A Novel Means of Software Compensation for Robots and Machine Tools 2006-01-3167
Current methods of machine calibration and software compensation focus on either the joint motion errors (classic machine tool software compensation) or the geometric errors between the joints (robot calibration). However, both types of errors have a significant impact on the volumetric accuracy of a machine tool or robot. We have developed a calibration method that simultaneously identifies joint motion errors and geometric errors in a machine or robot with an arbitrary number and arrangement of links using a laser tracker. The simultaneous identification of all error sources decreases measurement time, with a typical calibration for a moderate sized machine taking about four hours and 200-500 measurements.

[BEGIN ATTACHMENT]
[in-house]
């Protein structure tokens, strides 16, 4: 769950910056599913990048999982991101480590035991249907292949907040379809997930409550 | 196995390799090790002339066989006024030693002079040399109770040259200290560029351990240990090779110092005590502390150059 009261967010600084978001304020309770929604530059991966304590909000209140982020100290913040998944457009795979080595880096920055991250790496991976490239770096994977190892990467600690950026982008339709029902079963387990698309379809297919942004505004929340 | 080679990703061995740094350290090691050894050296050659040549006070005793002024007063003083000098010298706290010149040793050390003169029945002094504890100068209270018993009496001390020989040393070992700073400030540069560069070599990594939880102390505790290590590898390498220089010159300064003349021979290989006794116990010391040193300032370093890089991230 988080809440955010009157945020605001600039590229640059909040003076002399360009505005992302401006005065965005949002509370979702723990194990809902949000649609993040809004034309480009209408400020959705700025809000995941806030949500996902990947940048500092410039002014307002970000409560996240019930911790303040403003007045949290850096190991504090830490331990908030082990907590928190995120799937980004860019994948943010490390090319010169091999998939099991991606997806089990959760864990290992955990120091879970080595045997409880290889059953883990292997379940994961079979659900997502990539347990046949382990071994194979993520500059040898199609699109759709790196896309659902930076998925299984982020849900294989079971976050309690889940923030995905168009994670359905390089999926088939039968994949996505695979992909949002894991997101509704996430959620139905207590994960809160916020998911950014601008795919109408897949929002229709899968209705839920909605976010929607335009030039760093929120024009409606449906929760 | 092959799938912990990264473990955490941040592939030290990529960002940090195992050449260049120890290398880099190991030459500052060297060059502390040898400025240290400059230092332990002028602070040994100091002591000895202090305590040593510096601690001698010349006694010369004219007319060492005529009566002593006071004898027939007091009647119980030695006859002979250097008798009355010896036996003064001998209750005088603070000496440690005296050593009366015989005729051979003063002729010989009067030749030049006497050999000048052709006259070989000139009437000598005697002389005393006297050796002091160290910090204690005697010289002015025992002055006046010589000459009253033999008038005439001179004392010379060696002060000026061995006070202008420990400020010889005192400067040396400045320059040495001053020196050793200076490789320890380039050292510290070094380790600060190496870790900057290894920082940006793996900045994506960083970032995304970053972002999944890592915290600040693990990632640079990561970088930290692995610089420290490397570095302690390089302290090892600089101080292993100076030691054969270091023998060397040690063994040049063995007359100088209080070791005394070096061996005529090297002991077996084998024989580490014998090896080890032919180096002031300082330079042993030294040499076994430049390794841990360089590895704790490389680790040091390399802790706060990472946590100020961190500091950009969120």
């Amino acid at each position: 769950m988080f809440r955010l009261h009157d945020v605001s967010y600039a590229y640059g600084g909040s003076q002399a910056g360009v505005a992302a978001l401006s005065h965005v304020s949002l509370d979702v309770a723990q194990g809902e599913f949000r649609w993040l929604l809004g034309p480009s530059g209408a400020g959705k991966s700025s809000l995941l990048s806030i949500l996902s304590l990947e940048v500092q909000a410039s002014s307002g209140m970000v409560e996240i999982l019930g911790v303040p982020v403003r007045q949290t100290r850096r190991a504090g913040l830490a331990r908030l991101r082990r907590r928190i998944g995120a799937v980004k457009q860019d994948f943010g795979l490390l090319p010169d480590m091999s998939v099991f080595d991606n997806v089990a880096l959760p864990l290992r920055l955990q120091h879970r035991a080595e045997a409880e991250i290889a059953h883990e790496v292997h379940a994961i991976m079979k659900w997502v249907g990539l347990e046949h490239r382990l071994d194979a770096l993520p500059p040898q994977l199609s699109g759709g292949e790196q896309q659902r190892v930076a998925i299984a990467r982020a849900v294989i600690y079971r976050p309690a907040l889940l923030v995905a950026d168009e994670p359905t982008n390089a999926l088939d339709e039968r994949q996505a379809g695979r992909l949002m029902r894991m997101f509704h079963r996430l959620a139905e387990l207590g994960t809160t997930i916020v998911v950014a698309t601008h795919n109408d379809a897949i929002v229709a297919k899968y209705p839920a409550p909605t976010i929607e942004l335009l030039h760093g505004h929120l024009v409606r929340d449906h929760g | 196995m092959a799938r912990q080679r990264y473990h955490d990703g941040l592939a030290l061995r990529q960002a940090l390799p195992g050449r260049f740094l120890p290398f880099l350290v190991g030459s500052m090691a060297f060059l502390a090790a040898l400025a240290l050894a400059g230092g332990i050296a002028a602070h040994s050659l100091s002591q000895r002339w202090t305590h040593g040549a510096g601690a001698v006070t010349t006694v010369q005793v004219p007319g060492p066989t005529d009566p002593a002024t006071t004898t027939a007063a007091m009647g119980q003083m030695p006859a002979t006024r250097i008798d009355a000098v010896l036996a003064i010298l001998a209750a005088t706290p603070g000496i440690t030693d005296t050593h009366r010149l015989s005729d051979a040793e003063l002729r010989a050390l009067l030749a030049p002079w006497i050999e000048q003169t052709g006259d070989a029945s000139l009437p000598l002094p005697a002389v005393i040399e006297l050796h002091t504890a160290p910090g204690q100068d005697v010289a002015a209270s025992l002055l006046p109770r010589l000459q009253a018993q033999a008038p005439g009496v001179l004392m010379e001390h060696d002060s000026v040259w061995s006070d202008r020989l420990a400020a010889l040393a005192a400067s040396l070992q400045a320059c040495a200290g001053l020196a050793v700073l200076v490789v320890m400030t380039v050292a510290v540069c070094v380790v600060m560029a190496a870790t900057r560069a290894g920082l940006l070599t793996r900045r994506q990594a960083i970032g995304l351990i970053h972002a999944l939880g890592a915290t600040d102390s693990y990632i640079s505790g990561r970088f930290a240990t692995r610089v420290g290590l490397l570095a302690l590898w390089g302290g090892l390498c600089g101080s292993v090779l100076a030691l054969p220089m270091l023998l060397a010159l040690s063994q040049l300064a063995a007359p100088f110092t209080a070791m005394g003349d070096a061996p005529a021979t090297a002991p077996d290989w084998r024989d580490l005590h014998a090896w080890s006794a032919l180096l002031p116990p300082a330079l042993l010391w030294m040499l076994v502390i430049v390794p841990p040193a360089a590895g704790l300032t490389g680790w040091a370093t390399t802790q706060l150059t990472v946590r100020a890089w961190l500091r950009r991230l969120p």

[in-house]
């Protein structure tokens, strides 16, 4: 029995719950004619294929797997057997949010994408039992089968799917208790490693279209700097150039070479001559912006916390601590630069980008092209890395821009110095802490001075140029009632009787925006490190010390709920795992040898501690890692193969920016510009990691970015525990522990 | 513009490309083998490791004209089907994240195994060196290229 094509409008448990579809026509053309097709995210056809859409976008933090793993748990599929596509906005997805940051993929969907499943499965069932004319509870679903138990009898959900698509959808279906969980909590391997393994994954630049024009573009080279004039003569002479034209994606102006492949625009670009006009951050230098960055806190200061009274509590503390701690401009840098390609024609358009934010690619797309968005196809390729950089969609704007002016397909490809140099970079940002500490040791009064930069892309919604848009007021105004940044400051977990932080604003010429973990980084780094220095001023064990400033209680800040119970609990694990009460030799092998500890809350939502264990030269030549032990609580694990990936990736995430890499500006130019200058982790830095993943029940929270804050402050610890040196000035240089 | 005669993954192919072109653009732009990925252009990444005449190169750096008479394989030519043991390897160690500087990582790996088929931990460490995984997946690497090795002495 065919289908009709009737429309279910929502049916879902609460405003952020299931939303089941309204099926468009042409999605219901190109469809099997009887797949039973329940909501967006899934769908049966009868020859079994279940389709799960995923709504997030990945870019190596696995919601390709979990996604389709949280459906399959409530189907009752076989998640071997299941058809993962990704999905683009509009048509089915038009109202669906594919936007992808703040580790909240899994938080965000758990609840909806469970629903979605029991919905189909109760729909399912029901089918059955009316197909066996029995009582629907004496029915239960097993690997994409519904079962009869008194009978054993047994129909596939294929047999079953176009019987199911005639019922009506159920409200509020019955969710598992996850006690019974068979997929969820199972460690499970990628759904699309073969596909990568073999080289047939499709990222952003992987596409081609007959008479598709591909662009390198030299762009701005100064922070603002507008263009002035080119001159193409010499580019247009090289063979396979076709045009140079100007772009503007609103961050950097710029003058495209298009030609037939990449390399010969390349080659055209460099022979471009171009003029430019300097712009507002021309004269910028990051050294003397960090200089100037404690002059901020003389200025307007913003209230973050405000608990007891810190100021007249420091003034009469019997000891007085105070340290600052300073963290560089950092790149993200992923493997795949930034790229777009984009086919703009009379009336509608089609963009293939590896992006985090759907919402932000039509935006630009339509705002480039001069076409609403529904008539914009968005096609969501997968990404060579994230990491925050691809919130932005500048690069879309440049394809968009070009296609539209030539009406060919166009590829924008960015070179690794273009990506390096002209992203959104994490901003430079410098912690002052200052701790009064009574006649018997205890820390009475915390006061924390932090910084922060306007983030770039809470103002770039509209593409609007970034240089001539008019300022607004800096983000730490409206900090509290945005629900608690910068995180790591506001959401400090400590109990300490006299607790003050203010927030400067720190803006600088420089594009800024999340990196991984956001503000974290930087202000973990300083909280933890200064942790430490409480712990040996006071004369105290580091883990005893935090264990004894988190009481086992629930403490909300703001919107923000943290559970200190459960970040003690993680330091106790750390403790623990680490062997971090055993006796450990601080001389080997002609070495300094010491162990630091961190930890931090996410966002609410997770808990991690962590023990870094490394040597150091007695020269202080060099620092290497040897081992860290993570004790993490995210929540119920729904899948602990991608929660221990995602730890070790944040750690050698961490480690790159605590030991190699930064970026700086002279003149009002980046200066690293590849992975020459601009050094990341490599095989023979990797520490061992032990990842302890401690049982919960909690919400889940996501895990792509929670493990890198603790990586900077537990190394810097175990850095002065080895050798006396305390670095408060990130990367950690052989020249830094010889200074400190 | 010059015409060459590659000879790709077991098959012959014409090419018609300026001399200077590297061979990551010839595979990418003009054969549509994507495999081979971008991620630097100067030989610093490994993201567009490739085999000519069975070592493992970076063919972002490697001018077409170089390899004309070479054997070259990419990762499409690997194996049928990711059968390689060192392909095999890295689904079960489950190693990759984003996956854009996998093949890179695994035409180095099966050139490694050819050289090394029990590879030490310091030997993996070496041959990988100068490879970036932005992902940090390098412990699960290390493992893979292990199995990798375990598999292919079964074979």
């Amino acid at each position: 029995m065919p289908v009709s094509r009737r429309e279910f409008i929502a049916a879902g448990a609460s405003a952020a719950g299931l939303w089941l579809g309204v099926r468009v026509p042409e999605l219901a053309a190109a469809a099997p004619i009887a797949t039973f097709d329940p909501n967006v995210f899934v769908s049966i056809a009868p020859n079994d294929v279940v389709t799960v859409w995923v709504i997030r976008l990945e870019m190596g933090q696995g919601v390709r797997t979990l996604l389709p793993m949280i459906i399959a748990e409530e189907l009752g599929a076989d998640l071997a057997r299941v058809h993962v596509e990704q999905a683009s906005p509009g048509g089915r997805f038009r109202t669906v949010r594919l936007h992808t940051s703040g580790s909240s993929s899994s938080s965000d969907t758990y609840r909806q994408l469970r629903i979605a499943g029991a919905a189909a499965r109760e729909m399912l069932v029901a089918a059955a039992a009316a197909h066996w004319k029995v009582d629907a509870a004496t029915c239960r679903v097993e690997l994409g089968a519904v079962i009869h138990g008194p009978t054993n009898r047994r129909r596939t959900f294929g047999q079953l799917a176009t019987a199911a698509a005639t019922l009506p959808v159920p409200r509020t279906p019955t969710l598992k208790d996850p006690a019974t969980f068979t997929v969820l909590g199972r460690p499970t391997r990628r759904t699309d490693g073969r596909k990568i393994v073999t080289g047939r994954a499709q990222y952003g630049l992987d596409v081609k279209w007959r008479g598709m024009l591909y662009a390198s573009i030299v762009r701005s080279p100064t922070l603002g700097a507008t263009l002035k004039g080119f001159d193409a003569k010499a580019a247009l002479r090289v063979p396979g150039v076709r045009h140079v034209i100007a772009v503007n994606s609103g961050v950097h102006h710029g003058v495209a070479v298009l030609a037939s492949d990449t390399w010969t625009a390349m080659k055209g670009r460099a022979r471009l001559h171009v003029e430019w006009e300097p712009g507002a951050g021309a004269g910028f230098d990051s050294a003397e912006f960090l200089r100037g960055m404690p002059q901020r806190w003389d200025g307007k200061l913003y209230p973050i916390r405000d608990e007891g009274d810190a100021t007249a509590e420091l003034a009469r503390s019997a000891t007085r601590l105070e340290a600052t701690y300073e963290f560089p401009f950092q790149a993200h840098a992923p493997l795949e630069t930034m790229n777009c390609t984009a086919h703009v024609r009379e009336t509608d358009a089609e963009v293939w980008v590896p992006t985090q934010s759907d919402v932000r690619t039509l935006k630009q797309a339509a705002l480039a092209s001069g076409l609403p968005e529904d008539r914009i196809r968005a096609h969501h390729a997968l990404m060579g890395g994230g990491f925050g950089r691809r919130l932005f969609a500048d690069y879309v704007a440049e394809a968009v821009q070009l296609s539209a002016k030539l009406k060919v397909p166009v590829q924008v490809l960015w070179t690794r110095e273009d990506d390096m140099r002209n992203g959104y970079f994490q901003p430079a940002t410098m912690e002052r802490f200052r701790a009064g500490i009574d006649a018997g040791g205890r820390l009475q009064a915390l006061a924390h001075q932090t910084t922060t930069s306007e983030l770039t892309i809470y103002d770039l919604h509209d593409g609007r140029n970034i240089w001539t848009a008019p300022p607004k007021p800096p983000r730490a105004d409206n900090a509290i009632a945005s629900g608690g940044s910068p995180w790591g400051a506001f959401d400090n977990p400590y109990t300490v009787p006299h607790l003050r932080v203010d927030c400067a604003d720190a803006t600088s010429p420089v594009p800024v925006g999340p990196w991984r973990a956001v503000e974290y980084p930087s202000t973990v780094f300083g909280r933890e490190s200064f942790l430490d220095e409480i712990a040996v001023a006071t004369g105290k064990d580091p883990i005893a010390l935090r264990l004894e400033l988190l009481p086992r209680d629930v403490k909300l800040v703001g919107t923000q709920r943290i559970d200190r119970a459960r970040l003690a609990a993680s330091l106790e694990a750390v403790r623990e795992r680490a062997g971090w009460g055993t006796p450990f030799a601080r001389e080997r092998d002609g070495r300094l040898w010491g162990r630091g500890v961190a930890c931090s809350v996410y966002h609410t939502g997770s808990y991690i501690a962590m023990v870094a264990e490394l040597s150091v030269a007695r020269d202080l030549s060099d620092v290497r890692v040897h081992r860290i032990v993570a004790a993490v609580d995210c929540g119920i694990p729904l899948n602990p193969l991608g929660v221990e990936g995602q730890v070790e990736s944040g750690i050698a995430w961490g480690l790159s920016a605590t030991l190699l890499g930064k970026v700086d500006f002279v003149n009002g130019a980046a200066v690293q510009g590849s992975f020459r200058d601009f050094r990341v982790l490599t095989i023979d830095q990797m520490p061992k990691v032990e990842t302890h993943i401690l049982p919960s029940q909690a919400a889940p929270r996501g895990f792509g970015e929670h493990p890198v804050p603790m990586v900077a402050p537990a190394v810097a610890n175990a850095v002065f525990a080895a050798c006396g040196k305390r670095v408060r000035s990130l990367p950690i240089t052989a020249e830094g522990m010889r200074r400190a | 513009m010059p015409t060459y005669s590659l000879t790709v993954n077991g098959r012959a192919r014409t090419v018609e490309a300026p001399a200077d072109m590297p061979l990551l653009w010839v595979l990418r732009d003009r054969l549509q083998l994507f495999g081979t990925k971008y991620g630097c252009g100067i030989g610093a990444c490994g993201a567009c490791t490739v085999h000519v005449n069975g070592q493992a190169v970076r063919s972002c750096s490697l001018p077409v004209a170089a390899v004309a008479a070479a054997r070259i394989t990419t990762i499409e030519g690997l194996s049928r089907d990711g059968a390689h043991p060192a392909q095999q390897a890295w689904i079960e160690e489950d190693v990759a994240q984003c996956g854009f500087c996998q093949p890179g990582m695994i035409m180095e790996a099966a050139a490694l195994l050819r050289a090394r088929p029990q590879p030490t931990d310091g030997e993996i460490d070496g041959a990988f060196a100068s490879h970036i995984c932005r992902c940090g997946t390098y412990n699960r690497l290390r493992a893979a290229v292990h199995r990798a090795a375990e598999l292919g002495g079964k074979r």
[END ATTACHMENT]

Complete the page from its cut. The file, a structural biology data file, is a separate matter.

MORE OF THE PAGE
The model presented is based on a mathematically minimal parametric model of the machine. Parameter identification is done in a statistically significant way, resulting in both the “best-fit” values for the parameters and the statistical confidence in those values. The results provide a very accurate assessment of the volumetric accuracy of the machine. Compensation is done through a simple, rapidly converging, iterative algorithm that is being implemented real time in the Siemens 840D controller. This paper covers the development of the model, identification of the parameters, and implementation of the software compensation scheme. Examples are given of implementation including: a high-speed five-axis machine tool and a low cost five-axis drilling system. Both machines showed significant improvements to accuracy (approximately 80%) after software compensation, with volumetric accuracy approaching machine repeatability.